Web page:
There are many reasons why families might feed their babies formula, said Dr. Shaili Rajput, a pediatrician at Kaiser Permanente and child health advocate with the Oregon Pediatric Society.

Many mothers don't produce enough milk to supply all of what their baby needs or have trouble sustaining production for the time — at least four to six months of a newborn's life — for which exclusive breastfeeding or formula use is recommended, Rajput said.

Mothers also can have anatomical issues that make providing milk difficult or painful. If a mother has twins or triplets, chances are high that she is going to need to at least supplement breastfeeding with formula, Rajput said.

There also are a lot of socio-economic factors that make lower-income mothers more likely to rely on formula, she said. Many employers don't give mothers any paid maternity leave. Also, many mothers work multiple jobs to make ends meet, and finding the time to pump or breastfeed can be difficult.

It's those same factors that can put mothers at a loss for what to do to feed their babies if they don't have time to drive to multiple stores or long distances to find formula, Rajput said. About 15% of her patients are in low-income situations and use the Oregon Health Plan for insurance, she said.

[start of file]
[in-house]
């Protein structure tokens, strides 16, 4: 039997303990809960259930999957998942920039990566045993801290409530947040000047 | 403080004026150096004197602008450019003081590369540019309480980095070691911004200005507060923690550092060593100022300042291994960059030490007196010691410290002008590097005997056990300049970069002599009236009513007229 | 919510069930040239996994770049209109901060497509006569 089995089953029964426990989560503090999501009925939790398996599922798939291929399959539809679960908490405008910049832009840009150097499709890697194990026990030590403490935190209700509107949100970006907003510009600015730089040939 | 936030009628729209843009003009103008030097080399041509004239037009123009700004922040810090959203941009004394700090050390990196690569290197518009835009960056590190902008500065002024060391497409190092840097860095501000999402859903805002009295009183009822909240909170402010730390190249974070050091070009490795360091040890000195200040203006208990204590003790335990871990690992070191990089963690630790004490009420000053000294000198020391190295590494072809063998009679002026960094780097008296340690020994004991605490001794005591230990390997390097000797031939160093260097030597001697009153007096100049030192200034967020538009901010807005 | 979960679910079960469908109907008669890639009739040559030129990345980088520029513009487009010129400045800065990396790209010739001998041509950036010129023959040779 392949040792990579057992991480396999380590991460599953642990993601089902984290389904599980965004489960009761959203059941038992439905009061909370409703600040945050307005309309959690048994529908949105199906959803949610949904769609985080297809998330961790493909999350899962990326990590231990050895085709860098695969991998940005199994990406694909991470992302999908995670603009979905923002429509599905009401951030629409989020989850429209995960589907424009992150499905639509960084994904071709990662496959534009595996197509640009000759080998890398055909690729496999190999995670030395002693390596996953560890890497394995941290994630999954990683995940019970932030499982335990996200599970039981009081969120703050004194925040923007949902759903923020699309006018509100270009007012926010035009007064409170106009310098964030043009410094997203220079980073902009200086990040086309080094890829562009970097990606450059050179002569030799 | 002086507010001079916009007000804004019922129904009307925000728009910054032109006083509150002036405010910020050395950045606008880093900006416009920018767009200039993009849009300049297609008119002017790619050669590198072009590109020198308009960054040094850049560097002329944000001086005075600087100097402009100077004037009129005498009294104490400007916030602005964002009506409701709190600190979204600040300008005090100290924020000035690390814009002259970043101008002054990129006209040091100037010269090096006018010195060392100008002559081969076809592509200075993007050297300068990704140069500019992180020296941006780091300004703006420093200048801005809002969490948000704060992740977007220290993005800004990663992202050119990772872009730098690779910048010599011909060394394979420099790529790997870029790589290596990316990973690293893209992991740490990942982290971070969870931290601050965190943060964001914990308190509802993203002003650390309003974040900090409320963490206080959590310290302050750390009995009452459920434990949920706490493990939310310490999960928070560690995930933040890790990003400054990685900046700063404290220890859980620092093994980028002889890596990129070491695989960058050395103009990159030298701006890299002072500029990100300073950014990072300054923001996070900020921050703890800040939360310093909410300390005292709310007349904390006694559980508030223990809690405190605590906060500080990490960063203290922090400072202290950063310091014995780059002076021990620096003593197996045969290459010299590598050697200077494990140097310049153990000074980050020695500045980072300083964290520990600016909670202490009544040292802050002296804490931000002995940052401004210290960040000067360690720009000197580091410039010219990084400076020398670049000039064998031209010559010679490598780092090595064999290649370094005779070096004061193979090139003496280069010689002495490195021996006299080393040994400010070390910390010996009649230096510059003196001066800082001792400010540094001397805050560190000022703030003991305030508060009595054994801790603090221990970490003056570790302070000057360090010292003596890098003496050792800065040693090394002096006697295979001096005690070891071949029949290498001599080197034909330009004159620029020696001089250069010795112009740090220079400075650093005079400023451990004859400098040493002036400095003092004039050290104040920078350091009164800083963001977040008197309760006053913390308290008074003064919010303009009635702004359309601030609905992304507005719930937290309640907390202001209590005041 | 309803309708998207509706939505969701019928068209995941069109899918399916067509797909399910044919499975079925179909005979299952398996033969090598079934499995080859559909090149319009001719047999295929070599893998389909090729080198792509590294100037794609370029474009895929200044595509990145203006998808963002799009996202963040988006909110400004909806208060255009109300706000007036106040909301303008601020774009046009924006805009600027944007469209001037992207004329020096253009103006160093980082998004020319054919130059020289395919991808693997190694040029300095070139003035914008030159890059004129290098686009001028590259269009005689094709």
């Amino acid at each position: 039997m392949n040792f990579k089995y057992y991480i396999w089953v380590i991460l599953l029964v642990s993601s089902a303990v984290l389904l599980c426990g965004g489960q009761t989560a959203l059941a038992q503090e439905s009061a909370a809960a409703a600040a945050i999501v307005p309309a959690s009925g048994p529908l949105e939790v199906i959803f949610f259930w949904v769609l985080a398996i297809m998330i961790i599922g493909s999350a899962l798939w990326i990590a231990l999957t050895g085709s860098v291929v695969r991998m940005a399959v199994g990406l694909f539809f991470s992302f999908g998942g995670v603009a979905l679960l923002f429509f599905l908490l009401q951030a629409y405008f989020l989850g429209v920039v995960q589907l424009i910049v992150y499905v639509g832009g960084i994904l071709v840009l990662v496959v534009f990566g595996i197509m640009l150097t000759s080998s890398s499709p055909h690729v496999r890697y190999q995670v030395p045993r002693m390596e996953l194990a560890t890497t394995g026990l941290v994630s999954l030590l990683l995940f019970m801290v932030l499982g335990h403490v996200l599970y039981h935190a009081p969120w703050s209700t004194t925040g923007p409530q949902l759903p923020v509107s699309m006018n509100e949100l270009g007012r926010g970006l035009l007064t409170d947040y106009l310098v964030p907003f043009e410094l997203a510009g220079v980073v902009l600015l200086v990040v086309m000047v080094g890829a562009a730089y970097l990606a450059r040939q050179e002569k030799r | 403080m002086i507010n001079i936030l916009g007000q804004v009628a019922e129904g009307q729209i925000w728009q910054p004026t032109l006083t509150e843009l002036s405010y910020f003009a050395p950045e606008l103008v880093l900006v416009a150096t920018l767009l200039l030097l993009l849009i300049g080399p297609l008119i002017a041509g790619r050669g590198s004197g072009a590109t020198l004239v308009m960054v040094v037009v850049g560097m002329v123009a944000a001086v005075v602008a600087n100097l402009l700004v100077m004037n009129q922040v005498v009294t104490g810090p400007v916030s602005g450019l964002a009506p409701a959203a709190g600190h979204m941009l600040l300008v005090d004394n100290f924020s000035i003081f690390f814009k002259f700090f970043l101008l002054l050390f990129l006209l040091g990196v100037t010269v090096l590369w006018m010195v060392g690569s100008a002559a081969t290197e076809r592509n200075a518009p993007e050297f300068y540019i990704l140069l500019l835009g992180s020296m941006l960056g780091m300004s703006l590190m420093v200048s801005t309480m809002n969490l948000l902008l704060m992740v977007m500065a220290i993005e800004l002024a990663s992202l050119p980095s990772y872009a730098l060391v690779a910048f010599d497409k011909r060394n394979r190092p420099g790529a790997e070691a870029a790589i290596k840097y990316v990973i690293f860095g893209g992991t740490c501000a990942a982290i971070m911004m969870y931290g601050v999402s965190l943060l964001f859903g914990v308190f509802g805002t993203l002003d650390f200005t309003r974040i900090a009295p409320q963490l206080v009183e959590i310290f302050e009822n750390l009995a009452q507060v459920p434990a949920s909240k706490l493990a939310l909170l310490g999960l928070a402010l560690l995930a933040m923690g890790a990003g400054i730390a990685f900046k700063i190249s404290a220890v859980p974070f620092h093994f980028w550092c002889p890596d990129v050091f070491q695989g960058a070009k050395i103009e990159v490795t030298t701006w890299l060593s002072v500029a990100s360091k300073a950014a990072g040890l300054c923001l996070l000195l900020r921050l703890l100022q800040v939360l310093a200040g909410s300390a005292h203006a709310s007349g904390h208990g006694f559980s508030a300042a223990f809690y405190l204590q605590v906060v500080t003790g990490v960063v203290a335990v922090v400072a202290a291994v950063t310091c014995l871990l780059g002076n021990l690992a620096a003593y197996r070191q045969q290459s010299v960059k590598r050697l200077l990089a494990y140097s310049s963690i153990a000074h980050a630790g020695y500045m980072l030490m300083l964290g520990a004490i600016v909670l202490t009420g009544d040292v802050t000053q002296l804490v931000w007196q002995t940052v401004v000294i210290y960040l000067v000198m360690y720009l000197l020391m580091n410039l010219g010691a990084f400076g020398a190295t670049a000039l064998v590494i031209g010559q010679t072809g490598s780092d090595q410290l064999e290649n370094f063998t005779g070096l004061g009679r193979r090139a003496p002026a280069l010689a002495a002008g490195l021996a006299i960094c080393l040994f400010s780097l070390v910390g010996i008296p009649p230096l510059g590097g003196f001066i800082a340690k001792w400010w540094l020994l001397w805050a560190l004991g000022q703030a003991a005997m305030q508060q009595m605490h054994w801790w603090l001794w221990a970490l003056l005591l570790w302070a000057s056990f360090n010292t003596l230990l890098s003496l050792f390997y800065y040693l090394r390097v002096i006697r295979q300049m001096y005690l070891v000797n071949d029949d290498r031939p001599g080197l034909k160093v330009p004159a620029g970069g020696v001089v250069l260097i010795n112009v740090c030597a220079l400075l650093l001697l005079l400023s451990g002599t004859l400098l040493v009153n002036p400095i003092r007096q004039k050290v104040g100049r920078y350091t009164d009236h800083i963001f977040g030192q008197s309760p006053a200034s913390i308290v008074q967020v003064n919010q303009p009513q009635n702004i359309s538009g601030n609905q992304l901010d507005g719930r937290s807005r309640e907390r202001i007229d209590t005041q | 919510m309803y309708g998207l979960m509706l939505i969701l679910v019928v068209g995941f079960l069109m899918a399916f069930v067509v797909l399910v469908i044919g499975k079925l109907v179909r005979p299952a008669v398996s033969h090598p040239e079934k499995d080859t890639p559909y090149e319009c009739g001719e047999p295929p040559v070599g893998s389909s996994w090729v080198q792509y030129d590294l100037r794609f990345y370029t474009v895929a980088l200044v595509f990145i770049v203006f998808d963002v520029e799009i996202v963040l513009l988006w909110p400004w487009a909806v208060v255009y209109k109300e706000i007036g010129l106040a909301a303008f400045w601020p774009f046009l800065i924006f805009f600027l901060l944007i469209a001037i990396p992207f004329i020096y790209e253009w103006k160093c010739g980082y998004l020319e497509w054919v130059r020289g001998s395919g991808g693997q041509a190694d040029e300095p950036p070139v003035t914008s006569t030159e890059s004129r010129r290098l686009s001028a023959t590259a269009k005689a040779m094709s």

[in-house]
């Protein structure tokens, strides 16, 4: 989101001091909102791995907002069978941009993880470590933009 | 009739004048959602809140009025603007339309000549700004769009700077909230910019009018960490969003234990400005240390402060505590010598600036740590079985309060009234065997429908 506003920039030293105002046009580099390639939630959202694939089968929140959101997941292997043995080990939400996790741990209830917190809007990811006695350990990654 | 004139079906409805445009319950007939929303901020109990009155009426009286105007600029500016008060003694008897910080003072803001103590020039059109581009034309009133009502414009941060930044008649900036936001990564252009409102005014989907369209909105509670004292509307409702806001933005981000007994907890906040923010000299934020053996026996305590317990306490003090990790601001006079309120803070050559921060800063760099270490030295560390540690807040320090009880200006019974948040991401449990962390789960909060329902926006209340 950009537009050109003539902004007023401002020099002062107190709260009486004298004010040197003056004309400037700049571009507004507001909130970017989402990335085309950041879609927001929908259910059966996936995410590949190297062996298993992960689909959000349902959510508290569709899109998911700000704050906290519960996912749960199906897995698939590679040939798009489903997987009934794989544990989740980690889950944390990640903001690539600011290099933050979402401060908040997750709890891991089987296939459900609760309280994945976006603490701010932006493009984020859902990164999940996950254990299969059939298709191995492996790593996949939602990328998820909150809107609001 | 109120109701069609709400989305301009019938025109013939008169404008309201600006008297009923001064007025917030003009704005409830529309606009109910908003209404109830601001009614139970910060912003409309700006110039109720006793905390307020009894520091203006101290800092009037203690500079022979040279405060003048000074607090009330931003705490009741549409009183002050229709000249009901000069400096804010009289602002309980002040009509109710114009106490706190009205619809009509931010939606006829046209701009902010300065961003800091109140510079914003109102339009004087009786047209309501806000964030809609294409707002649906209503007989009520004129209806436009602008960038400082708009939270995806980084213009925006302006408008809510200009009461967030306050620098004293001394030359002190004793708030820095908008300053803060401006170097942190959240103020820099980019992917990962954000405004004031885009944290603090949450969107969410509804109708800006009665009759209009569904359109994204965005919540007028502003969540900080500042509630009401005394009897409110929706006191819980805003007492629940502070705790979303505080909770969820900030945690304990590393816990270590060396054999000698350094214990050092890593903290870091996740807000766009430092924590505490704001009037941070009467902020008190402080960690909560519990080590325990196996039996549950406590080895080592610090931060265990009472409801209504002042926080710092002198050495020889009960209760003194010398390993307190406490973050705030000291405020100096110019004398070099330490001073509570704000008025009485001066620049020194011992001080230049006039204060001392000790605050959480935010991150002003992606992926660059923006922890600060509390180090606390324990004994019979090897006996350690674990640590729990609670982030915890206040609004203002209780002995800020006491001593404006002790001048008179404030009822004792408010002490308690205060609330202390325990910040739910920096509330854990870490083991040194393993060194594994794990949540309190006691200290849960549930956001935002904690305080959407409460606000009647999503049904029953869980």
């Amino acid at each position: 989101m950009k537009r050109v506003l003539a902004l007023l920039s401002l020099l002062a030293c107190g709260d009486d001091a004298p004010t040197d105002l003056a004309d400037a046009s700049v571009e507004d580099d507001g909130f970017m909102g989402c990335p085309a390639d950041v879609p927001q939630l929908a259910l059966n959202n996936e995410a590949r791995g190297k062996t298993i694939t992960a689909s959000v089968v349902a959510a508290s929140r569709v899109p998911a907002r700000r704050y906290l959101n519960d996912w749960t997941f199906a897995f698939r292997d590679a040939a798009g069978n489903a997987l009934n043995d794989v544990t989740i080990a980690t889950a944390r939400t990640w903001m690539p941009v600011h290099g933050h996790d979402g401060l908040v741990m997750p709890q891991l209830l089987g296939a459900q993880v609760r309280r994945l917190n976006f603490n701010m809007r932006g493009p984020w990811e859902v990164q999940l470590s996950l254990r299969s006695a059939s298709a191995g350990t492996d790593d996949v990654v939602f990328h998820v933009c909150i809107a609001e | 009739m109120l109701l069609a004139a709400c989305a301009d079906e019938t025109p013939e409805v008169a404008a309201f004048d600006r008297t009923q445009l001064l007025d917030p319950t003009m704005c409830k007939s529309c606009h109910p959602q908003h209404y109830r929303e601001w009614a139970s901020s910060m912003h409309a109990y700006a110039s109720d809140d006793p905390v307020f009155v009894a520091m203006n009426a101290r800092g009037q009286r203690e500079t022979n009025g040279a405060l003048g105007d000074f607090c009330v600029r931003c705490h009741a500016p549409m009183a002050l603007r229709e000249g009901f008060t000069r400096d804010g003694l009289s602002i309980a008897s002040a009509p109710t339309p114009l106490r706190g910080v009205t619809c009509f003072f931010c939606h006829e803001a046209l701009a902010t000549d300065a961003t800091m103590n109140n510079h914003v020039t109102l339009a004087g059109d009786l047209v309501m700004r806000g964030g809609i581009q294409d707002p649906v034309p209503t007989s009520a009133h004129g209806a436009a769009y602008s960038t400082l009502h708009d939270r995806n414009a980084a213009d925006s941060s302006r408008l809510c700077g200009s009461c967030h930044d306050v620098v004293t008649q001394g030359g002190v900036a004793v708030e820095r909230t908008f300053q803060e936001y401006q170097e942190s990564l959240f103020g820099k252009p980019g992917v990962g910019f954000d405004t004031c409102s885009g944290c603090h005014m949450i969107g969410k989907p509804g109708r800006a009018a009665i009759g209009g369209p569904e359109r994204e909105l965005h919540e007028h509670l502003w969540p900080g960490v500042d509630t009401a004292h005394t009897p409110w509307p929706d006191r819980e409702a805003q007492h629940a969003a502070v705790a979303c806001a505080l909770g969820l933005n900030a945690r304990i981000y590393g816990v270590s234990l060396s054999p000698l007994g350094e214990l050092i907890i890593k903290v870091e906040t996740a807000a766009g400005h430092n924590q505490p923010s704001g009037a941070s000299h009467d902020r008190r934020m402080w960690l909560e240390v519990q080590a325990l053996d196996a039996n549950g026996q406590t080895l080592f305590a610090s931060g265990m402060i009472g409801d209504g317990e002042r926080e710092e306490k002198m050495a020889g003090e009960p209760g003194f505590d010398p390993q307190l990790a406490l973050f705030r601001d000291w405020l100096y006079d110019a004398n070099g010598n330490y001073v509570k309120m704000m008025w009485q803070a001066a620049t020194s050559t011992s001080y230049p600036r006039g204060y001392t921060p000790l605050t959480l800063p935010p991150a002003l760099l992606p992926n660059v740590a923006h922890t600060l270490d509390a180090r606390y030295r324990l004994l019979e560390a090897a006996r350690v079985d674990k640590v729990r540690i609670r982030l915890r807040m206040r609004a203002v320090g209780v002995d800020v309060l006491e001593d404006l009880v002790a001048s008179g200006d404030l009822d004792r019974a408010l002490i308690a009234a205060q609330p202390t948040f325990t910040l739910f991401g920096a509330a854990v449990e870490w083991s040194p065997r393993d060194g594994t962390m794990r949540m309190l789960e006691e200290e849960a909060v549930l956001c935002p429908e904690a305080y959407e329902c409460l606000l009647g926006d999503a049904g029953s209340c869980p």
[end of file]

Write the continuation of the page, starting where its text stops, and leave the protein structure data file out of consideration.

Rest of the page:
"Those photos of empty shelves are a really stark picture of what the situation is looking like," Rajput said. "That's nothing I ever imagined I would see. This is basic, essentially life-sustaining nutrition that should be readily available at all times."

For the most part, her patients have been able to find the right amount of formula, Rajput said, adding that doing so has come with a lot of stress.

"We screen every patient for food insecurity to make sure they have what they need," she said. "But when you are struggling to feed your baby, you might not be coming into doctor's visits. It's challenging to get places when you're struggling to meet your child's most basic needs."

Mondeaux said that, within the last couple of weeks, the milk bank has increasingly received calls from mothers with newborns who've so far been able to find enough formula but are anxious about whether they'll be able to find it in the future.

Expectant mothers who are planning to breastfeed also have been increasingly calling to try to establish backup plans in case breastfeeding doesn't go well, she said.

Where help is needed most